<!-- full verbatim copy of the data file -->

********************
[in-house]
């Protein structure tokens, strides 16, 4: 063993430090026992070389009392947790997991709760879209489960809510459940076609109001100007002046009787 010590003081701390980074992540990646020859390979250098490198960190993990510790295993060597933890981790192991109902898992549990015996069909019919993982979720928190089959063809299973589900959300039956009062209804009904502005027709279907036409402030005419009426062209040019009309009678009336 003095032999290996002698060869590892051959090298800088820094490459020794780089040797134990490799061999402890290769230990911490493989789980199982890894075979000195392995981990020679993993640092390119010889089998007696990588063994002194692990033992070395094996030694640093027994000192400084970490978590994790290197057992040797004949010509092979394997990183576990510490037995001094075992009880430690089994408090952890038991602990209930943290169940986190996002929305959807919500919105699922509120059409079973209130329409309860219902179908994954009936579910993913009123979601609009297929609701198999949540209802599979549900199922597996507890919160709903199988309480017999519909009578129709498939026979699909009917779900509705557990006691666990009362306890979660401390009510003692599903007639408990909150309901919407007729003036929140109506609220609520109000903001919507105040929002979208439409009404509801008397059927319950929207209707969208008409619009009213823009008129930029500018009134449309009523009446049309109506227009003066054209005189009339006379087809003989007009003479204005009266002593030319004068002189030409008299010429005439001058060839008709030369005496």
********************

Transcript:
[in-house]
């Protein structure tokens, strides 16, 4: 063993430090026992070389009392947790997991709760879209489960809510459940076609109001100007002046009787 010590003081701390980074992540990646020859390979250098490198960190993990510790295993060597933890981790192991109902898992549990015996069909019919993982979720928190089959063809299973589900959300039956009062209804009904502005027709279907036409402030005419009426062209040019009309009678009336 003095032999290996002698060869590892051959090298800088820094490459020794780089040797134990490799061999402890290769230990911490493989789980199982890894075979000195392995981990020679993993640092390119010889089998007696990588063994002194692990033992070395094996030694640093027994000192400084970490978590994790290197057992040797004949010509092979394997990183576990510490037995001094075992009880430690089994408090952890038991602990209930943290169940986190996002929305959807919500919105699922509120059409079973209130329409309860219902179908994954009936579910993913009123979601609009297929609701198999949540209802599979549900199922597996507890919160709903199988309480017999519909009578129709498939026979699909009917779900509705557990006691666990009362306890979660401390009510003692599903007639408990909150309901919407007729003036929140109506609220609520109000903001919507105040929002979208439409009404509801008397059927319950929207209707969208008409619009009213823009008129930029500018009134449309009523009446049309109506227009003066054209005189009339006379087809003989007009003479204005009266002593030319004068002189030409008299010429005439001058060839008709030369005496």